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Selecting the Right Video Codec for your Application

Selecting the Right Video Codec for your Application

One of the earlier video codecs developed was MPEG-1 in which compression is based on a Group of Pictures (GOPs) and I,B,P frames. This is the codec used in Video CD or VCD. Then MPEG-2 was released, becoming the transport stream for the Digital Video Broadcast (DVB) standard for satellite, cable and terrestrial transmission. This was also later adopted in the American ATSC and Japanese ISDB-T terrestrial transmission standards. MPEG-2 is also the codec used for DVD.

The need to put more content to the existing and developing media like IPTV also saw the development of H.264 r AVC (a flavor of MPEG-4) which can offer up to 50% savings in bandwidth compared to MPEG-2. This is now widely used by telco operators worldwide in deploying their IPTV systems and slowly gaining ground in professional broadcast applications. There are now H.264 encoding and decoding equipment from leading manufacturers like Tandberg and Scientific Atlanta.

The following lists show other popular video codecs developed for computer and internet applications :

• H.261 – developed for earlier videoconferencing equipment.
• H.263 – developed for later videoconferencing equipment and internet video.
• Sorenson 3 – used in Apple’s QuickTime Player.
• WMV – used in Microsoft’s Windows Media Player
• VC-1 – based on WMV 9 standardized by SMPTE. This is used both in HD DVD and Blu-Ray products.
• Real Video – mostly used for computer video.
• DivX – for computer and consumer products.
• Theora – for computer video.

Codecs for video camera acquisition:

• DVCAM- camera codec developed by Sony. Compression rate is 25Mbps and color sampling is 4:1:1.
• DVCPRO - camera codec developed by Panasonic. Compression rate is 25Mbps and color sampling is 4:1:1.
• DVCPRO 50 – variant of DVCPRO with compression rate of 50 Mbps.
• DVCPRO HD – variant of DVCPRO with compression rate of 100 Mbps and used for HD acquisition.
• HDV – based on MPEG-2 and used for both consumer and entry-level HD professional cameras.
• AVCHD - based on H.264 and used for both consumer and entry-level HD professional cameras.
• XDCAM HD422 – compression rate is 50 Mbps and color sampling is 4:2:2.

For video editing:

• MJPEG - mostly used for video post editing.
• JPEG2000 - mostly used for video post editing.
• ProRes 422 – developed by Apple mostly used for video post editing.

With the development of different codecs came the development of different types of encoding and decoding software. The more popular ones are the following:

• Windows Media Player – developed by Microsoft to support the WMV format.
• QuickTime – developed by Apple as player for its line of computers.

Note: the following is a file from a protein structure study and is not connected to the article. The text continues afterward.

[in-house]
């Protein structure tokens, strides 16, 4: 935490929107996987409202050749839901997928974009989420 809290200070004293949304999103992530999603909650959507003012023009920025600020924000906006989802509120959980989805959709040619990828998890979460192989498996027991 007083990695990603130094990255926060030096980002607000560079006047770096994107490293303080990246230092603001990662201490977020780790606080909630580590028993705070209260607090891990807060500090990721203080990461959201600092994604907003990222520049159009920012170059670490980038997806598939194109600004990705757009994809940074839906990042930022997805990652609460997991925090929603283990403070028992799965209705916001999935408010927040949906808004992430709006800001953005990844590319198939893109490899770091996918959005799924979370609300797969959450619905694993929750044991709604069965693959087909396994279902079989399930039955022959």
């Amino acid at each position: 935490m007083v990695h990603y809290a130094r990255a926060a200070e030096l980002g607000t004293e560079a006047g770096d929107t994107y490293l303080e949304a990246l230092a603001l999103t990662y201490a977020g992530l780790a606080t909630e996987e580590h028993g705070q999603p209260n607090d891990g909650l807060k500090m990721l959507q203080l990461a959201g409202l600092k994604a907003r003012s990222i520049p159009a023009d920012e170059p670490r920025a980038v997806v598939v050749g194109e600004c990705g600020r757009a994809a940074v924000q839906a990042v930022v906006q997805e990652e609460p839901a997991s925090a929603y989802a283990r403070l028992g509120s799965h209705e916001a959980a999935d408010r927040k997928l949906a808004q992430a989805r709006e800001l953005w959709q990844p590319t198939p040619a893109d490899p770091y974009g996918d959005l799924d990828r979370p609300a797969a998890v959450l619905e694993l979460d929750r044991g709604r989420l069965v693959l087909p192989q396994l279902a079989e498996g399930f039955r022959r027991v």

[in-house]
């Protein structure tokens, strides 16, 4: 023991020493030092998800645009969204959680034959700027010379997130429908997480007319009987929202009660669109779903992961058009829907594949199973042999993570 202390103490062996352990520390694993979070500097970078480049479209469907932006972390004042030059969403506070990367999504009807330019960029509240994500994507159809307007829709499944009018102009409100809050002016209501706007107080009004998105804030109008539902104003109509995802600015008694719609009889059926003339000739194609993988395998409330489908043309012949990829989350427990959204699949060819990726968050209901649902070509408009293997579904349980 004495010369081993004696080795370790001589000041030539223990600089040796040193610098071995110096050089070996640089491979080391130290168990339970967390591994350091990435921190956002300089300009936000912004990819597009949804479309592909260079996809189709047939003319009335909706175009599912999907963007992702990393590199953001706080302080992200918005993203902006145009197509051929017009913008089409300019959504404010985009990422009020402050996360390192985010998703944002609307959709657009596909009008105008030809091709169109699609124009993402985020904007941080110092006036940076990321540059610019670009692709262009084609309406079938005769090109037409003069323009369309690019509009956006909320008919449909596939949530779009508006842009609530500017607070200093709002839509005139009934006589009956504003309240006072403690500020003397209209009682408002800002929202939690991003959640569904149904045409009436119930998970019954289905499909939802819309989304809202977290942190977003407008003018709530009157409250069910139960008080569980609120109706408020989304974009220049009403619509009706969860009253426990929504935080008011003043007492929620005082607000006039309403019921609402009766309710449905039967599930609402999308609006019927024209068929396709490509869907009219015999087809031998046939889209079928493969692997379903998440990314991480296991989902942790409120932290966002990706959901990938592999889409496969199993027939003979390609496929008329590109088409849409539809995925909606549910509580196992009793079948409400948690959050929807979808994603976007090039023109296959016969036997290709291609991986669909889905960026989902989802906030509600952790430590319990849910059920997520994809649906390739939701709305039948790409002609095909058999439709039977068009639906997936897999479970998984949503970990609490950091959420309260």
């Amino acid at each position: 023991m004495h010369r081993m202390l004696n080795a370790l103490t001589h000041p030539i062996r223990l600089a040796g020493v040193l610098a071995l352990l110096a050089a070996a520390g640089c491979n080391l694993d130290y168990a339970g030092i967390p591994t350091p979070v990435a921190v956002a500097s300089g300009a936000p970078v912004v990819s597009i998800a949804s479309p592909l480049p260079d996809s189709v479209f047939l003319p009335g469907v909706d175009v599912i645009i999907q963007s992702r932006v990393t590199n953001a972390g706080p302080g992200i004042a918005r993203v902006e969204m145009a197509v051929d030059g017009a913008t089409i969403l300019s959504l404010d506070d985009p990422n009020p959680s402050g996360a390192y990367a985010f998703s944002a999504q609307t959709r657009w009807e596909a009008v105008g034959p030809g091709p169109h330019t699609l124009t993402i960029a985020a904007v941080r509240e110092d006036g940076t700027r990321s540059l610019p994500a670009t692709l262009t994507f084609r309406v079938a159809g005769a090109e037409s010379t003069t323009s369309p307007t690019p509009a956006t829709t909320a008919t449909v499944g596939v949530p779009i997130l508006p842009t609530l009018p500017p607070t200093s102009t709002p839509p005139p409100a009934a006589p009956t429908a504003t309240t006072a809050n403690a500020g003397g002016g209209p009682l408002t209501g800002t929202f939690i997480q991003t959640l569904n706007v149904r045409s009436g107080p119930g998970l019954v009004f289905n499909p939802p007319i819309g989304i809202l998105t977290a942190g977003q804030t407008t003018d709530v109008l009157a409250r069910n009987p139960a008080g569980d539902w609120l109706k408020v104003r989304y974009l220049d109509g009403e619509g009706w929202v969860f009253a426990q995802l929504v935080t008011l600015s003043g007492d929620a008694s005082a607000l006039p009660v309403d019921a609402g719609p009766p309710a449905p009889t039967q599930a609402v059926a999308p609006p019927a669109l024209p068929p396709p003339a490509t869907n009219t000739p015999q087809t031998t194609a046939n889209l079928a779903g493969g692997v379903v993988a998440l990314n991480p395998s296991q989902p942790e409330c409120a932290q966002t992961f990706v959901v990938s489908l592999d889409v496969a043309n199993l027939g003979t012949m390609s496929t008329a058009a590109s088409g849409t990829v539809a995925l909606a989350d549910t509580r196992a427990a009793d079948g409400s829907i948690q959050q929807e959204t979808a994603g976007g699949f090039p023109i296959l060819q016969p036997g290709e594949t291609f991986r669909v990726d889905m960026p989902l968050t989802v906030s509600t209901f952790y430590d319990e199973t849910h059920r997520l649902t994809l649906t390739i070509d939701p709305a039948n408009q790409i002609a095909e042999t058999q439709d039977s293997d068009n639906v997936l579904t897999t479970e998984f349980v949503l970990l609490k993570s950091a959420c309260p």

• VLC – an open source player developed by contributors worldwide (VideoLAN Project). Supports the widest variety of codecs and OS.
• RealPlayer – developed by RealNetworks and used mostly for PC playback.
• Winamp – developed by Nullsoft and used mostly for PC playback.

So, with the wide array of video codecs available, the question is which one is suited for a particular application? In doing the selection process, we should consider the following parameters:

• Image quality
• Storage media capacity
• Available bandwidth
• Type of application

If image quality is the primary concern like in the case of broadcast transmission, the best choice is MPEG-2 being a proven standard for many numbers of years now. If transmission bandwidth is an issue, we can select H.264, which can also offer the same quality video as MPEG-2 at a lesser bandwidth. These two formats along with VC-1 and DivX can also be considered for quality viewing using optical discs and other storage media. For lower quality PC playback or streaming applications, we can check on the other formats like WMV, RealVideo and Theora.

I suggest you to try for yourselves how to use the codecs discussed by using different media players available. The best I tried is VLC (www.videolan.org) which is an open source application developed by contributors worldwide. Aside from being capable of simple encoding and decoding of video content, it can also be used for transcoding (conversion from one format to another) and streaming (both unicast and multicast). We were actually able to set up a small IPTV system using this free application – from satellite capture to encoding, to multicast distribution and playback at individual workstation PCs.

Video Codec

The video codec is a device that enables video compression and decompression for digital video.
Video codecs are found in DVDs.

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